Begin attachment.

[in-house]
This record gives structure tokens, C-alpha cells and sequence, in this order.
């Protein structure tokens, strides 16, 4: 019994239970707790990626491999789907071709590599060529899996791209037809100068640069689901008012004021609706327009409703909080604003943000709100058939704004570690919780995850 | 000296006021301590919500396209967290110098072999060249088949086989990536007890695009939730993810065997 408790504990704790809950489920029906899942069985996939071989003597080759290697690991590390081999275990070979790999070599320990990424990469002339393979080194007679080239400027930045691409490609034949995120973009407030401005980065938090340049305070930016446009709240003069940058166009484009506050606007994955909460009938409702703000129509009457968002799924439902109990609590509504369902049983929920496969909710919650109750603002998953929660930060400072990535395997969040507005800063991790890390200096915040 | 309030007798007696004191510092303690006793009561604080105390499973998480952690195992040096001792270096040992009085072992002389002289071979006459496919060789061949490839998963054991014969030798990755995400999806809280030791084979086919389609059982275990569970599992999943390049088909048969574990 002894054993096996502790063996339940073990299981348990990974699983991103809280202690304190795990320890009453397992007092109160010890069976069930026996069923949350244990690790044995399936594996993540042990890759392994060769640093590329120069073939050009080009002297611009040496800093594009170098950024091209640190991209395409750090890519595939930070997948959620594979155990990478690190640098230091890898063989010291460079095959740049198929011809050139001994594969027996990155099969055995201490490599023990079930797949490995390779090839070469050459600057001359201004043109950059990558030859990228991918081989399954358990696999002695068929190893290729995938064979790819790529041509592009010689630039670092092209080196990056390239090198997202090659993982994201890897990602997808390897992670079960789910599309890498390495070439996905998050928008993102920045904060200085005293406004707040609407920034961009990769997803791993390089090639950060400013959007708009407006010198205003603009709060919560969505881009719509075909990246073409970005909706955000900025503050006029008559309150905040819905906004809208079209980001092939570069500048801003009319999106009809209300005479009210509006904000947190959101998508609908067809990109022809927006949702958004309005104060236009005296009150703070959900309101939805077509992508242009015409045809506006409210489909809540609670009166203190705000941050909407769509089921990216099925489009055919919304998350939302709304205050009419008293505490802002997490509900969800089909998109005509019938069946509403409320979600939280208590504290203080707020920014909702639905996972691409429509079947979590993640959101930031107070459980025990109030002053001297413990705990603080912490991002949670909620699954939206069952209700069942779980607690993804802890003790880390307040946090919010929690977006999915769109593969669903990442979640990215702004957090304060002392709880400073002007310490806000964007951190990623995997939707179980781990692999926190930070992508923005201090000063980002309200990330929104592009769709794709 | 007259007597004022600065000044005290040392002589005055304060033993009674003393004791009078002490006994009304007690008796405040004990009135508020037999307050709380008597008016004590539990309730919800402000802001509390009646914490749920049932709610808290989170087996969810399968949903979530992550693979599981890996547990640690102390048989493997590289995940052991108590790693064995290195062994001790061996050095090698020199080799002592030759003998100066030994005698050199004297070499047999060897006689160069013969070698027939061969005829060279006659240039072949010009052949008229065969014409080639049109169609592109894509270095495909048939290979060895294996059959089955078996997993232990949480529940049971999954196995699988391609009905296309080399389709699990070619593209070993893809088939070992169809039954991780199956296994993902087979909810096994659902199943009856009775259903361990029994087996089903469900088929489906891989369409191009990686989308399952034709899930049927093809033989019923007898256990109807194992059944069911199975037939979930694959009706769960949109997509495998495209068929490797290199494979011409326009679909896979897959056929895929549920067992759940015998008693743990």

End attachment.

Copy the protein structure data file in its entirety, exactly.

[in-house]
This record gives structure tokens, C-alpha cells and sequence, in this order.
């Protein structure tokens, strides 16, 4: 019994239970707790990626491999789907071709590599060529899996791209037809100068640069689901008012004021609706327009409703909080604003943000709100058939704004570690919780995850 | 000296006021301590919500396209967290110098072999060249088949086989990536007890695009939730993810065997 408790504990704790809950489920029906899942069985996939071989003597080759290697690991590390081999275990070979790999070599320990990424990469002339393979080194007679080239400027930045691409490609034949995120973009407030401005980065938090340049305070930016446009709240003069940058166009484009506050606007994955909460009938409702703000129509009457968002799924439902109990609590509504369902049983929920496969909710919650109750603002998953929660930060400072990535395997969040507005800063991790890390200096915040 | 309030007798007696004191510092303690006793009561604080105390499973998480952690195992040096001792270096040992009085072992002389002289071979006459496919060789061949490839998963054991014969030798990755995400999806809280030791084979086919389609059982275990569970599992999943390049088909048969574990 002894054993096996502790063996339940073990299981348990990974699983991103809280202690304190795990320890009453397992007092109160010890069976069930026996069923949350244990690790044995399936594996993540042990890759392994060769640093590329120069073939050009080009002297611009040496800093594009170098950024091209640190991209395409750090890519595939930070997948959620594979155990990478690190640098230091890898063989010291460079095959740049198929011809050139001994594969027996990155099969055995201490490599023990079930797949490995390779090839070469050459600057001359201004043109950059990558030859990228991918081989399954358990696999002695068929190893290729995938064979790819790529041509592009010689630039670092092209080196990056390239090198997202090659993982994201890897990602997808390897992670079960789910599309890498390495070439996905998050928008993102920045904060200085005293406004707040609407920034961009990769997803791993390089090639950060400013959007708009407006010198205003603009709060919560969505881009719509075909990246073409970005909706955000900025503050006029008559309150905040819905906004809208079209980001092939570069500048801003009319999106009809209300005479009210509006904000947190959101998508609908067809990109022809927006949702958004309005104060236009005296009150703070959900309101939805077509992508242009015409045809506006409210489909809540609670009166203190705000941050909407769509089921990216099925489009055919919304998350939302709304205050009419008293505490802002997490509900969800089909998109005509019938069946509403409320979600939280208590504290203080707020920014909702639905996972691409429509079947979590993640959101930031107070459980025990109030002053001297413990705990603080912490991002949670909620699954939206069952209700069942779980607690993804802890003790880390307040946090919010929690977006999915769109593969669903990442979640990215702004957090304060002392709880400073002007310490806000964007951190990623995997939707179980781990692999926190930070992508923005201090000063980002309200990330929104592009769709794709 | 007259007597004022600065000044005290040392002589005055304060033993009674003393004791009078002490006994009304007690008796405040004990009135508020037999307050709380008597008016004590539990309730919800402000802001509390009646914490749920049932709610808290989170087996969810399968949903979530992550693979599981890996547990640690102390048989493997590289995940052991108590790693064995290195062994001790061996050095090698020199080799002592030759003998100066030994005698050199004297070499047999060897006689160069013969070698027939061969005829060279006659240039072949010009052949008229065969014409080639049109169609592109894509270095495909048939290979060895294996059959089955078996997993232990949480529940049971999954196995699988391609009905296309080399389709699990070619593209070993893809088939070992169809039954991780199956296994993902087979909810096994659902199943009856009775259903361990029994087996089903469900088929489906891989369409191009990686989308399952034709899930049927093809033989019923007898256990109807194992059944069911199975037939979930694959009706769960949109997509495998495209068929490797290199494979011409326009679909896979897959056929895929549920067992759940015998008693743990």